Copy
CNDP January 2017 Newsletter #1
View this email in your browser

With 2017 Upon Us ...

Dear Friends and Colleagues,

If we are not to repeat the past, we must seek to understand it.  That is why we have asked our colleague Kathryn Ray to introduce us to the thought of French anthropologist, literary critic, and philosopher René Girard.   William Fried of Law Enforcement Against Prohibition (LEAP) makes clear how Girard’s concepts of scapegoating and violence has continued to fuel the War on Drugs.  

A lifelong personal friend offers guidance on paths to rebuilding trust.  Finally, Eric Sterling, head of the Criminal Justice Foundation, calls upon us raise our voices on behalf of clemency for those languishing in federal prison for non-violent drug offenses.

We look forward to our continued work with all of you in 2017.


Rev. Alexander E. Sharp, 
Executive Director, Clergy for a New Drug Policy
2016: “The Year of the Scapegoat”

Regardless of our politics, surely we can agree that 2016 was a brutal year.   What made it so ugly were the steady expressions of hatred against every imaginable group  – African Americans, Mexicans, Muslims, middle-eastern refugees, Asians, LGBTs – and a litany of others.  It is not an exaggeration to brand 2016 as “The Year of the Scapegoat.”  

We use here theologian René Girard’s definition of scapegoating: “the strange process through which two or more people are reconciled at the expense of a third party or who appears responsible for whatever ails, disturbs, or frightens the scapegoats.”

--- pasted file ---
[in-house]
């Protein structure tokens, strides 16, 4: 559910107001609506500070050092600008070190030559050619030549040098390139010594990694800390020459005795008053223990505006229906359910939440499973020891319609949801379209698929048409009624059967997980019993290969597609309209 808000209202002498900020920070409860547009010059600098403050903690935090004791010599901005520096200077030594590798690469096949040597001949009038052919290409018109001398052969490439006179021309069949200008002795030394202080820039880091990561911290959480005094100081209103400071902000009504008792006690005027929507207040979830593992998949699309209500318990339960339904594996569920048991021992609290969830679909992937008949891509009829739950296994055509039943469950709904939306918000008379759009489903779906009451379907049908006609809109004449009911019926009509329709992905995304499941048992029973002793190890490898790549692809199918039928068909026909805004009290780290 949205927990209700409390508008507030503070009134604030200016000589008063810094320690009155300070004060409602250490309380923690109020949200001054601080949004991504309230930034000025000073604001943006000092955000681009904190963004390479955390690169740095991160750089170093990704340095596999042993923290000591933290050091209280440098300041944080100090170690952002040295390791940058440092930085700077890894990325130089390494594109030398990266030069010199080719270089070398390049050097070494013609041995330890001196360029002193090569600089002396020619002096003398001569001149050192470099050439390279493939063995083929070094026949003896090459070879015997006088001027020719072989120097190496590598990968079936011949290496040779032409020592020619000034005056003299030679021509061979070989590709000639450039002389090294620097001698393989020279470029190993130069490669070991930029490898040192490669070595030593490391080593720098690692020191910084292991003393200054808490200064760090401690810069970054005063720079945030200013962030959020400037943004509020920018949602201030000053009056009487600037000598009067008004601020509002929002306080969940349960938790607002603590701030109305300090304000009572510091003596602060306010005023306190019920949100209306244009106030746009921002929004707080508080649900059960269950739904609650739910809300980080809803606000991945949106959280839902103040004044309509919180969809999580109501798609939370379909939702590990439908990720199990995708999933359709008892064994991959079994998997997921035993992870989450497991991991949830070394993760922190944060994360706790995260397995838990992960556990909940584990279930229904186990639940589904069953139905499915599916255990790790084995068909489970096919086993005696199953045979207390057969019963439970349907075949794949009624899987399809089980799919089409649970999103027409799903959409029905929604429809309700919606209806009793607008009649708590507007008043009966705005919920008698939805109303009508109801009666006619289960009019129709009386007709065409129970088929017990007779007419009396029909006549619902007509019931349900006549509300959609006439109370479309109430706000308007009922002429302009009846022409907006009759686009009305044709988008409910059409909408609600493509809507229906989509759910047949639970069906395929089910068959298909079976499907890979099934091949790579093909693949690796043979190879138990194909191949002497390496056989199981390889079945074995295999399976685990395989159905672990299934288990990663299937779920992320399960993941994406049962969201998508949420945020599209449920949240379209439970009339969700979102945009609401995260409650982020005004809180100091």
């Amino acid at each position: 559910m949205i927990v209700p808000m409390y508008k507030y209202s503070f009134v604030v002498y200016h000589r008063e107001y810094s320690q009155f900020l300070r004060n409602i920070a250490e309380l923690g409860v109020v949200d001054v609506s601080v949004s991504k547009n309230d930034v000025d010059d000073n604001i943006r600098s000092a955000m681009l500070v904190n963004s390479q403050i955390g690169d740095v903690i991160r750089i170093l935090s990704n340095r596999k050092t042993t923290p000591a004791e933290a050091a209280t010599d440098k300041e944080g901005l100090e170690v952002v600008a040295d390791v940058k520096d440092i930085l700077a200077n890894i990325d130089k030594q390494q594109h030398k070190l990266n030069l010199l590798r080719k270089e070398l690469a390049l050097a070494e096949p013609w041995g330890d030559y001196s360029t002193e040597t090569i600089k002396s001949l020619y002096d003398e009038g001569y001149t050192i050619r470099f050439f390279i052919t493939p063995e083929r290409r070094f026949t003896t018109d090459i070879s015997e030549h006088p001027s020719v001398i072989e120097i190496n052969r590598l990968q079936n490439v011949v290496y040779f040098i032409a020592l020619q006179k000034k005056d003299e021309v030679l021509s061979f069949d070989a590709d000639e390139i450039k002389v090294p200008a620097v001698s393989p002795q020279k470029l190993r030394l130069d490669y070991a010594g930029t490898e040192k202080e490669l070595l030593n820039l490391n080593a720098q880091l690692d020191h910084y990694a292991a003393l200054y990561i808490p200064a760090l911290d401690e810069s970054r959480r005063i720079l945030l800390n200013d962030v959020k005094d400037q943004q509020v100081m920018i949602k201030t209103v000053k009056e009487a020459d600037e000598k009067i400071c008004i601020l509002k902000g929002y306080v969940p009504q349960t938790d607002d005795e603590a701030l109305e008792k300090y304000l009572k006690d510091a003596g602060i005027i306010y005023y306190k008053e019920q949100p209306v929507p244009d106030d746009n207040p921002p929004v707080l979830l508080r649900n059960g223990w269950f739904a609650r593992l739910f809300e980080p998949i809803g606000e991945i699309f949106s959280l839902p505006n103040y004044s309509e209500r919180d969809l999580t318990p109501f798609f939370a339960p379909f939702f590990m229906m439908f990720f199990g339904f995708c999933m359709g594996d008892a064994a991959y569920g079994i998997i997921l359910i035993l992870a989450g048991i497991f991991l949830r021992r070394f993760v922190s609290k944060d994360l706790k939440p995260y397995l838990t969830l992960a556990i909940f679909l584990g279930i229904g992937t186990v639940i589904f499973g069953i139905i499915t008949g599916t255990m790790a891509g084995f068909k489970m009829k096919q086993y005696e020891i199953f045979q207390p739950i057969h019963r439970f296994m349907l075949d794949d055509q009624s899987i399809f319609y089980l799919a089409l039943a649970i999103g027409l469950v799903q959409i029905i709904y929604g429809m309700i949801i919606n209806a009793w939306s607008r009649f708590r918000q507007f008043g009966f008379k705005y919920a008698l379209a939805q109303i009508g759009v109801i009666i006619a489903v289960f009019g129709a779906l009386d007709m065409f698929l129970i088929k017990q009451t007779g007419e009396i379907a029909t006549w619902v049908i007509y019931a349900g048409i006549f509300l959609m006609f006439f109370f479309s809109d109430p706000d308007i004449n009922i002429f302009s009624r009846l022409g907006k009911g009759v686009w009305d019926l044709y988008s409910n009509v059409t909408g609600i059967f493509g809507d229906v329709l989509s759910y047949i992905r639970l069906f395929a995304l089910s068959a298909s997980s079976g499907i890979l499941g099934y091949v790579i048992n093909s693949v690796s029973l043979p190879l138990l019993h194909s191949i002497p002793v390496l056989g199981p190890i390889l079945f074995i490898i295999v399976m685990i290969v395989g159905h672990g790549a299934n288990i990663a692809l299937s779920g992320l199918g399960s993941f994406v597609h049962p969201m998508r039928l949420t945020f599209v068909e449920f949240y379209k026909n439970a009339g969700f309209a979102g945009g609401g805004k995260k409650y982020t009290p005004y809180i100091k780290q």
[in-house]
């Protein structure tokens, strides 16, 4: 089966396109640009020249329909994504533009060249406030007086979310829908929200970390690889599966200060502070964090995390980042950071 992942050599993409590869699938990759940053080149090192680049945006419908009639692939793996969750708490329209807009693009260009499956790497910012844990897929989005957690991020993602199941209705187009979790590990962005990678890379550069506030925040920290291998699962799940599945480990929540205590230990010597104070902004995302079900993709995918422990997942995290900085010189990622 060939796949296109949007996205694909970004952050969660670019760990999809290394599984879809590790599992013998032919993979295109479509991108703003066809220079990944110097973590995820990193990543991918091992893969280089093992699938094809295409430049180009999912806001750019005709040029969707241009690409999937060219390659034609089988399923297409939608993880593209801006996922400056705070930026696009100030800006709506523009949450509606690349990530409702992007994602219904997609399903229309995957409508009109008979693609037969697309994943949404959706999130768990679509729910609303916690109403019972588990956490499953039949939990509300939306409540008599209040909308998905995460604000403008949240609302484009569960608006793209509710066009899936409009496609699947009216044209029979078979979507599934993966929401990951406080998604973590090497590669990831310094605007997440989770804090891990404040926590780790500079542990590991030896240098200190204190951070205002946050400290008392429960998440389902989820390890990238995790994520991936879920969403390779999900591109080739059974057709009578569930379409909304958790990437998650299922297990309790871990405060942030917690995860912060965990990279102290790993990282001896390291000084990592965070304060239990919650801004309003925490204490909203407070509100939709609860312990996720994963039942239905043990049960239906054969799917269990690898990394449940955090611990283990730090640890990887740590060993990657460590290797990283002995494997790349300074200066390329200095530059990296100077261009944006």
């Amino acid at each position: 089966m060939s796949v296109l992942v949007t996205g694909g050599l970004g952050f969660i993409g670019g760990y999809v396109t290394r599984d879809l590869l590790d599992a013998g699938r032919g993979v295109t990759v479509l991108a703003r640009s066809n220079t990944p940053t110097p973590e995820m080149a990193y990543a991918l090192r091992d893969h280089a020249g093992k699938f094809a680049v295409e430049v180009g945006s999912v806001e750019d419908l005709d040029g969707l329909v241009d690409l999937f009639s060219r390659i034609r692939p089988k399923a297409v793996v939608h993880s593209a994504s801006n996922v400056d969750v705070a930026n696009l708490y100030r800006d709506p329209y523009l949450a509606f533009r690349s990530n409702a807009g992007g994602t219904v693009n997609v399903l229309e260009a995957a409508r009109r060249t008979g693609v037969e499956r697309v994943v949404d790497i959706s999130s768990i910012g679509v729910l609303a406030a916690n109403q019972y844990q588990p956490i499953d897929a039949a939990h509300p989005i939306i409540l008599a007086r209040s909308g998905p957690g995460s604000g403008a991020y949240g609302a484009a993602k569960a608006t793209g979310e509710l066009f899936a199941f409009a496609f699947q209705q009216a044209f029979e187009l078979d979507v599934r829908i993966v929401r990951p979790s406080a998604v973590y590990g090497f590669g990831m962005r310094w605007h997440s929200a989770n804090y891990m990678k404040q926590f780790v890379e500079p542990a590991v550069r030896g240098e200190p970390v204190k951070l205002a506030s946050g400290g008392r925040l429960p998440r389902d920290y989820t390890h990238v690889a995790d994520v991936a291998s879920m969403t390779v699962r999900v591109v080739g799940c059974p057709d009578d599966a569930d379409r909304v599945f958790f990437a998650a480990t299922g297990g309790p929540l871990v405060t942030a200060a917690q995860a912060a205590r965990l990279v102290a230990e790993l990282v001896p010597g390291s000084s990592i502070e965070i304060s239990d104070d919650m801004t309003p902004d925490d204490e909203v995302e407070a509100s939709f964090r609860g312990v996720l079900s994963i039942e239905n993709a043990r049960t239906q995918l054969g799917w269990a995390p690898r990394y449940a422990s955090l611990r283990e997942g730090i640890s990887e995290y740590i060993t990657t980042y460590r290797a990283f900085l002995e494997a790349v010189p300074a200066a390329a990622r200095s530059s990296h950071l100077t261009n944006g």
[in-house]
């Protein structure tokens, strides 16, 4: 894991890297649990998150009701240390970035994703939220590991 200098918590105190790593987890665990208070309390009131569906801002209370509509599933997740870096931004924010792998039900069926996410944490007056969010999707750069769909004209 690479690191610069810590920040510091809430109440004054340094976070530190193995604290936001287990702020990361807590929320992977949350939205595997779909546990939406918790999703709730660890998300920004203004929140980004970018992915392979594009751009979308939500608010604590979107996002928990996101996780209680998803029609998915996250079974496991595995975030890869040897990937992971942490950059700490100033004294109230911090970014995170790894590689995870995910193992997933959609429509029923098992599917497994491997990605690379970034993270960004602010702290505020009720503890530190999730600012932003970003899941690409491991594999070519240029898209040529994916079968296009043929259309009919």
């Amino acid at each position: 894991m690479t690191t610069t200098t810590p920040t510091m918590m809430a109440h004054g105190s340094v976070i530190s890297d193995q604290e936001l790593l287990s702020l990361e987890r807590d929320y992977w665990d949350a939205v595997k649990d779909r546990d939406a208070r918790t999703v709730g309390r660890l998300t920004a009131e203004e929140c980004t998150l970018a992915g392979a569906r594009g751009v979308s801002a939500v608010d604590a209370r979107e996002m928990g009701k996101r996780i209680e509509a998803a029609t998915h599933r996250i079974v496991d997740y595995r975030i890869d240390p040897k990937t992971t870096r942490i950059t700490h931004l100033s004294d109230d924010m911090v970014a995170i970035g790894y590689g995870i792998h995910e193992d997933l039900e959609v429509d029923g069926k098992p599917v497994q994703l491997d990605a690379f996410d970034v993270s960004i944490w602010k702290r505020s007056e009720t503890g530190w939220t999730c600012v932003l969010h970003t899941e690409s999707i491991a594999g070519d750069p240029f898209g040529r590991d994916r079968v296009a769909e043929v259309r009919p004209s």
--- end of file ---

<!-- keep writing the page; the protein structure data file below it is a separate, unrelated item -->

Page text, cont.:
Read More
Urgent Appeal for Clemency

I have a confession: I have harbored an instinctive aversion to René Girard since the first time I read his seminal work Violence and the Sacred.  I resist sweeping theories that attempt to account for the entire nature and destiny of humankind.  It seems like an arrogant enterprise.  So when right-wing, millennial commentator Tomi Lahren tells Daily Show host Trevor Noah that Black Lives Matter is the new KKK, I took it like a kick to the stomach.

The first reason is because it seems unconscionable to compare a protest group to a network of individuals that systematically terrorized, raped, tortured, and murdered African Americans for over a century. The second reason is because it forced me to concede, and not for the first time, that Girard got a few things right. Viewed through his theory of scapegoating, Lahren’s theory, while still outrageous, also makes complete sense.

Read More
Take Action
Abolish Civil Asset Forfeiture 
The government should not be able to seize property from innocent people. Help end policing for profit. 

Roll Back Harsh Mandatory Minimum Drug Laws
Ask your legislators to cosponsor the Sentencing Reform and Corrections Act.
 
Sign CNDP's Religious Declaration 
Join an interfaith cooperative against the War on Drugs.
Facebook
Facebook
Twitter
Twitter
Website
Website
Copyright © 2017 Clergy for a New Drug Policy, All rights reserved.
Clergy for a New Drug Policy 111 W. Jackson Blvd Chicago, IL 60604

You are receiving this email because you opted in at our website. Thank you for keeping in touch!​
Update my subscription preferences or unsubscribe from this list.

Email Marketing Powered by Mailchimp